Thursday, August 23, 2007
Jim Nastics took these pictures. I just came across 'em. He hadn't mentioned that they were online. You never think about all the photos of you out there. There are so many photos of you that you don't know about. How many photos of you are out there in the world? Many of them belong to people you know but what about the ones that belong to people you don't know? Or people you only at best sort of know? What about the times you ended up walking into the background of some stranger's snapshot? When I was in high-school I spent some time playing a game of intentionally doing this. And what about that time some friend of a friend (or the sister of some friend of a friend) took a picture of you when you passed out, drunk, at a party, and they drew a penis on your face with a Sharpie? And what about all the "official" or documentary photos? Photos taken for identification purposes, insurance purposes, legal reasons? And how many of those photos are online? Even if they're online if they're unlabeled it's unlikely you will ever know of them. It's possible that someone, right now, somewhere, is looking at a photo of you. A photo you know nothing about...
That's me on the left in the top picture. I'm talking to Eleanor. I'm glad she came by. With this picture I'm inclined to fixate on my hair more than anything else. I cut my hair off at the end of the year. I'm growing it long again. It will look like this come December. You can spend as much as you want on a haircut when you only get one a year. I'm not sure the stylists like it because it's more work for them and they are getting only a single tip for the effort. So you have to tip well. I know all about this.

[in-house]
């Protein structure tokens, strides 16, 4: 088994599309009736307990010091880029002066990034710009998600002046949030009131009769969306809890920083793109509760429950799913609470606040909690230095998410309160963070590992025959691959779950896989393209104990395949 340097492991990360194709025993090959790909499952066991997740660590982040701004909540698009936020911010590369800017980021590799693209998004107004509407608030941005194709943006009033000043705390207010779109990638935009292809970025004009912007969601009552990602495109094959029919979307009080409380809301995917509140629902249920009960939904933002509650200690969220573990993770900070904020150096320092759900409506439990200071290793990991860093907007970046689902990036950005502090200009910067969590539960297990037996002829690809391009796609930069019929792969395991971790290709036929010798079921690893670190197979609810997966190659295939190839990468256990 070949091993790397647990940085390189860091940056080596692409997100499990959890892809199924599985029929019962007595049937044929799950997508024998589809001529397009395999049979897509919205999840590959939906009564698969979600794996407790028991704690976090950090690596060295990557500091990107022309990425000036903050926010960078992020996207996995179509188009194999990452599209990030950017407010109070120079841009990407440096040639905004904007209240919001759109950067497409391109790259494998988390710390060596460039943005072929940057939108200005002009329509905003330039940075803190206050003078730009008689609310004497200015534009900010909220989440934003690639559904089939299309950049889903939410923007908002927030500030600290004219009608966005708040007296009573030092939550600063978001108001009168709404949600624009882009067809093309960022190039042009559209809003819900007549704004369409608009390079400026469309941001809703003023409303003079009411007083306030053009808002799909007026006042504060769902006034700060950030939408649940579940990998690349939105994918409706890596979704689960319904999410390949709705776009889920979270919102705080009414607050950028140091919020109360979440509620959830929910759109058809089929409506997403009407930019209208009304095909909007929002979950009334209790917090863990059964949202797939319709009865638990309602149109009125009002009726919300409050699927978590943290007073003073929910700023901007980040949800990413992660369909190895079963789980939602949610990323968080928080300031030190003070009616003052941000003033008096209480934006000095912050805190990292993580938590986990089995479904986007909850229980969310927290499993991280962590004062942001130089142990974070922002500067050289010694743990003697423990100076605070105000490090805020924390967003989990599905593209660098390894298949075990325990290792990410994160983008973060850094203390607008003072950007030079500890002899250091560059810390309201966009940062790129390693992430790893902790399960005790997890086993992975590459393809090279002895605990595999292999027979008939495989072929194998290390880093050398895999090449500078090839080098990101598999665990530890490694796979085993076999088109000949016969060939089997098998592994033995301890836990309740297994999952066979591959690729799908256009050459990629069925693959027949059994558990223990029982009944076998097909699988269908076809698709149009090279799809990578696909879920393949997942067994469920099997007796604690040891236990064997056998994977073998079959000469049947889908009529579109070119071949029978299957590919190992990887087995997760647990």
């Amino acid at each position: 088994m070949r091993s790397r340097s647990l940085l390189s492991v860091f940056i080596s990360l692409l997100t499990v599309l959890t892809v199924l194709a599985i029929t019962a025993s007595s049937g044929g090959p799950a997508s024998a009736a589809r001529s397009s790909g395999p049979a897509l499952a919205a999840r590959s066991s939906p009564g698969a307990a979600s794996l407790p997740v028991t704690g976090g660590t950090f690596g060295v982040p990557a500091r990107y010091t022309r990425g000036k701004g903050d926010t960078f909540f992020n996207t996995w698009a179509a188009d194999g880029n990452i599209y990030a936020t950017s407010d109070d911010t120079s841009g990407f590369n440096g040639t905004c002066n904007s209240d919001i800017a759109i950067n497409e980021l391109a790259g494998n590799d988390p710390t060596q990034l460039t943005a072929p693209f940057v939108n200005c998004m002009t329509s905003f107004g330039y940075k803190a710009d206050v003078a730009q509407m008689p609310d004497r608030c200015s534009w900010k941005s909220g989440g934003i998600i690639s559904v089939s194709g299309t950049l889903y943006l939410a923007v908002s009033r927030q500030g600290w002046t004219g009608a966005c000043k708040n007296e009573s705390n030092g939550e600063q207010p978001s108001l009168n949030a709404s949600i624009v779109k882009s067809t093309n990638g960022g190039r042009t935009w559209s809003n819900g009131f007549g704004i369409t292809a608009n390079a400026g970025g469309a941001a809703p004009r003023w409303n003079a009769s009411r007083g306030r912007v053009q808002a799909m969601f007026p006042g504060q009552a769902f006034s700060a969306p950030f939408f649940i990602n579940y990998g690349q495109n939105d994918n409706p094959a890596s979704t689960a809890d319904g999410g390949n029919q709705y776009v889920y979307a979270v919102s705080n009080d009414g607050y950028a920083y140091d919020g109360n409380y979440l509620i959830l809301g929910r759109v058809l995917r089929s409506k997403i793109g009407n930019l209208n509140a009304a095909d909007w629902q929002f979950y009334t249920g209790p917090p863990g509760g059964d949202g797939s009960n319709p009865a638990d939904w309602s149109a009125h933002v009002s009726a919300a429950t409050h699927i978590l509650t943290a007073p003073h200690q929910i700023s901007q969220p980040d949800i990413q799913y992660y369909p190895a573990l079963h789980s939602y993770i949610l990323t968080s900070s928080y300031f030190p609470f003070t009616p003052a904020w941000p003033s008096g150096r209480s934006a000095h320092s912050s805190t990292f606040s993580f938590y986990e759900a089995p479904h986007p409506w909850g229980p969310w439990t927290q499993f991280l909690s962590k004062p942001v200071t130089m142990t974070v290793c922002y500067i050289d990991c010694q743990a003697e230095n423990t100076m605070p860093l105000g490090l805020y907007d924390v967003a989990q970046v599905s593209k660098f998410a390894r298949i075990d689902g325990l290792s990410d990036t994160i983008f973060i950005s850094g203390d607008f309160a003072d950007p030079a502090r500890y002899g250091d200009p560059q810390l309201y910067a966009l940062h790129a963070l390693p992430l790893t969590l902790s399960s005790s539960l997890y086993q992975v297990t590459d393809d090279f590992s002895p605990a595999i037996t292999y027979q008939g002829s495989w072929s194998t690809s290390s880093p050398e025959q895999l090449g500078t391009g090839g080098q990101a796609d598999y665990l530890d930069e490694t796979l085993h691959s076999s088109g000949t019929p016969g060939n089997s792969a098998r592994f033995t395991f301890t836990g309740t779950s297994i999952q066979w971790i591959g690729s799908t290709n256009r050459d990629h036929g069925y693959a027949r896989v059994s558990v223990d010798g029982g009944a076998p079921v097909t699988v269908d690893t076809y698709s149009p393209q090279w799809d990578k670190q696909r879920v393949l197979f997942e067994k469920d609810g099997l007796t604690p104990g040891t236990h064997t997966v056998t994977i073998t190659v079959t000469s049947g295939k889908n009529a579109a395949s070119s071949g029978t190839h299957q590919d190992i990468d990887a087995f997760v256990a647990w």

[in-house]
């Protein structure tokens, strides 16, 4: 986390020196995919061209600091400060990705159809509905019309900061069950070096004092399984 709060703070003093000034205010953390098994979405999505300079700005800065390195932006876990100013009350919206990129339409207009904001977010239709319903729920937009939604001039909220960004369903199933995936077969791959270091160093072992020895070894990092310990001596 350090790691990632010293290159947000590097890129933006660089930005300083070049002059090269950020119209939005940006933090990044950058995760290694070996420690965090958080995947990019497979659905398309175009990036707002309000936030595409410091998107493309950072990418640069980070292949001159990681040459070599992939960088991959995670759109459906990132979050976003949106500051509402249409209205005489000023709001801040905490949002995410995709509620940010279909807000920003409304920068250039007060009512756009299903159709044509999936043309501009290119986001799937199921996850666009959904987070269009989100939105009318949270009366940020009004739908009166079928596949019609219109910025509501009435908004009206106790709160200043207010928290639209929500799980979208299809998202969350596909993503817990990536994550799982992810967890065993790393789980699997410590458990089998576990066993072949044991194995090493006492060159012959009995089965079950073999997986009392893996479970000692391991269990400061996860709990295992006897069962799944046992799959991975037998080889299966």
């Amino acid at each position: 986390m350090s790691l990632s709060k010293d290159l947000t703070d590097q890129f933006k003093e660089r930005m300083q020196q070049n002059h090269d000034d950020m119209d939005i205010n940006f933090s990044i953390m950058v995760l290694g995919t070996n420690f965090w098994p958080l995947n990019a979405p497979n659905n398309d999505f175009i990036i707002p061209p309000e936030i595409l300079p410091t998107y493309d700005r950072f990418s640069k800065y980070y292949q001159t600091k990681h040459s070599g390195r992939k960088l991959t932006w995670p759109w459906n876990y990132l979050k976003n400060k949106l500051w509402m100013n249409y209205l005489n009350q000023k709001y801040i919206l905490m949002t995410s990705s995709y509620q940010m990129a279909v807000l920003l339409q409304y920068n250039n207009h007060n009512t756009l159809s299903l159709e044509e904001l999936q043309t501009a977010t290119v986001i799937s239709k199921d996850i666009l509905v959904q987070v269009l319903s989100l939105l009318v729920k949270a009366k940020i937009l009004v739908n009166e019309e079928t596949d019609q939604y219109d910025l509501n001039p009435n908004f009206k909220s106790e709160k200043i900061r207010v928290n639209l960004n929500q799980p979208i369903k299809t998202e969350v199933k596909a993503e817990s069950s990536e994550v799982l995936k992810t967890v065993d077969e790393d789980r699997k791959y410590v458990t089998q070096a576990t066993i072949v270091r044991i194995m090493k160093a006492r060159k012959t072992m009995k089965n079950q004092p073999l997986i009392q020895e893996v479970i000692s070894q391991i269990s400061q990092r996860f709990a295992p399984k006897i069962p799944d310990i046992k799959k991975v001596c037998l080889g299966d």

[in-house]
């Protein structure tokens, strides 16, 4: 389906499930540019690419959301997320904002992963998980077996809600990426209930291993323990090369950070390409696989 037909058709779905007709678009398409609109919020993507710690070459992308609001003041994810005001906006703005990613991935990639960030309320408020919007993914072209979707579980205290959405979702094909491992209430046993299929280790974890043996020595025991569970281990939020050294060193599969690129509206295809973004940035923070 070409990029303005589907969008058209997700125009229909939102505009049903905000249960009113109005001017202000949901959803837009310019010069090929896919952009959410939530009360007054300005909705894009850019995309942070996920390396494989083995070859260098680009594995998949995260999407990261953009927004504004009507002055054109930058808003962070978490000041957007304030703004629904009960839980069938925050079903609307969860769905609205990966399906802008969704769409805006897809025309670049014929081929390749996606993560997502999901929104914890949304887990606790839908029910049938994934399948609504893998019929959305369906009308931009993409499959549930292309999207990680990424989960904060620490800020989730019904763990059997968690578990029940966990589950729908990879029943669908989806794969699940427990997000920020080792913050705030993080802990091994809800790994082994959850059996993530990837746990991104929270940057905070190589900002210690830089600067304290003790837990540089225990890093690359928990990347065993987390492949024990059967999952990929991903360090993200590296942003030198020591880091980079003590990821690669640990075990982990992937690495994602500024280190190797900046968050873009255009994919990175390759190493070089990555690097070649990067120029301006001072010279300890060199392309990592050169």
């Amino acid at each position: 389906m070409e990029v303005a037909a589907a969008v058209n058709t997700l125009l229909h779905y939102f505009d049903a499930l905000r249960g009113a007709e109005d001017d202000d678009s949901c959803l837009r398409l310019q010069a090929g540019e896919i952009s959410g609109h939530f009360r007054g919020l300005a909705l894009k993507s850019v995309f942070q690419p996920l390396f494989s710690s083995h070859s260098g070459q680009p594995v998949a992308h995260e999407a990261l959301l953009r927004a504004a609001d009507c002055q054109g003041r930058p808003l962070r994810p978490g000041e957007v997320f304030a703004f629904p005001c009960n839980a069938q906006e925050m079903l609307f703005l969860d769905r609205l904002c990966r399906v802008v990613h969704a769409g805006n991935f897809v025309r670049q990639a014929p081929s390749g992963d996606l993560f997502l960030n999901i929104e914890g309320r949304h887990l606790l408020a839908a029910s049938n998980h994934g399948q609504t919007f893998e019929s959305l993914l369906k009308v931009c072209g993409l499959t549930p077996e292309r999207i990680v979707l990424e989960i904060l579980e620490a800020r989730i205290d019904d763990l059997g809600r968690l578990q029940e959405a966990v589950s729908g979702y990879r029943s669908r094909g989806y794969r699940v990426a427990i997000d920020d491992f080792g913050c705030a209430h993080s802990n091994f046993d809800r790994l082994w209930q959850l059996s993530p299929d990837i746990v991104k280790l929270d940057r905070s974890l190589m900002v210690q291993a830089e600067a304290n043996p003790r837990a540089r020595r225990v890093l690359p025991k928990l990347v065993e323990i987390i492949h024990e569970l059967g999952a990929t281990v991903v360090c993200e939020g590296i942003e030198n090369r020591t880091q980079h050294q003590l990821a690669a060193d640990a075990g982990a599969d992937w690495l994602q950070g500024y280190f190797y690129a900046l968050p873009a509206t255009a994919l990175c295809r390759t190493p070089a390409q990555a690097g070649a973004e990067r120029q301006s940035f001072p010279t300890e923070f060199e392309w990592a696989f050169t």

In the third photo Chris has his back to the camera. He's talking to Brody whom you can barely see.
Thursday, August 2, 2007
Egad! You probably know more about this than I do. I thought people just hack open electronic devices, old synthesizers, toys, things that produce sound and tweak the circuits. I would think you need a minimal knowledge of electronics and soldering. It's low fi engineering, it's hacking, it's rigging. It seems comparable to game hacking to me. You have to be able to deal with the code some but you don't have to be an expert. It's more about breaking things in an interesting way. It's cut and past in a way. It's seems like it comes out of a desire to personalize things. This makes me think of torn jeans in punk or the hippie adornment of jeans or other clothing. But circuit bending seems to overlap with game hacking and maybe that kooky midi instrument stuff (which is all about customizing (personalizing) stuff too but the interface rather, triggers, inputs and outputs). Definitely a nerd scene. All this stuff, I feel, owes something to Brian Eno who owes something to John Cage. It may be the same aesthetic underpinning as prepared instrument music (Keith Rowe, guitar playing for example). And on the West Coast they have the more macho machine sculpture thing that's been kicking since at least SRL. But it is still kind of geeky because you have to know how to do stuff which means you are figuring stuff out and not hanging out. I guess the fact machine sculpture is so much bigger on the West Coast (than on the East Coast) makes total sense. Look at, I suppose, California's history of car culture. Perhaps this is the geographical point where all this stuff overlaps with surfer and skater culture. This is the sort of stuff they are starting to teach in art school (circuit bending, machine sculpture) — since it is more about creative uses of the technology than anything else. I had a class as an undergrad called Machine Sculpture. This stuff is about seeing what you can do with the little you know or can figure out (and not re-inventing the wheel). And that, in a nutshell, is the punk DIY attitude, circa 1977 but applied to other stuff (than bands, fanzines and fashion).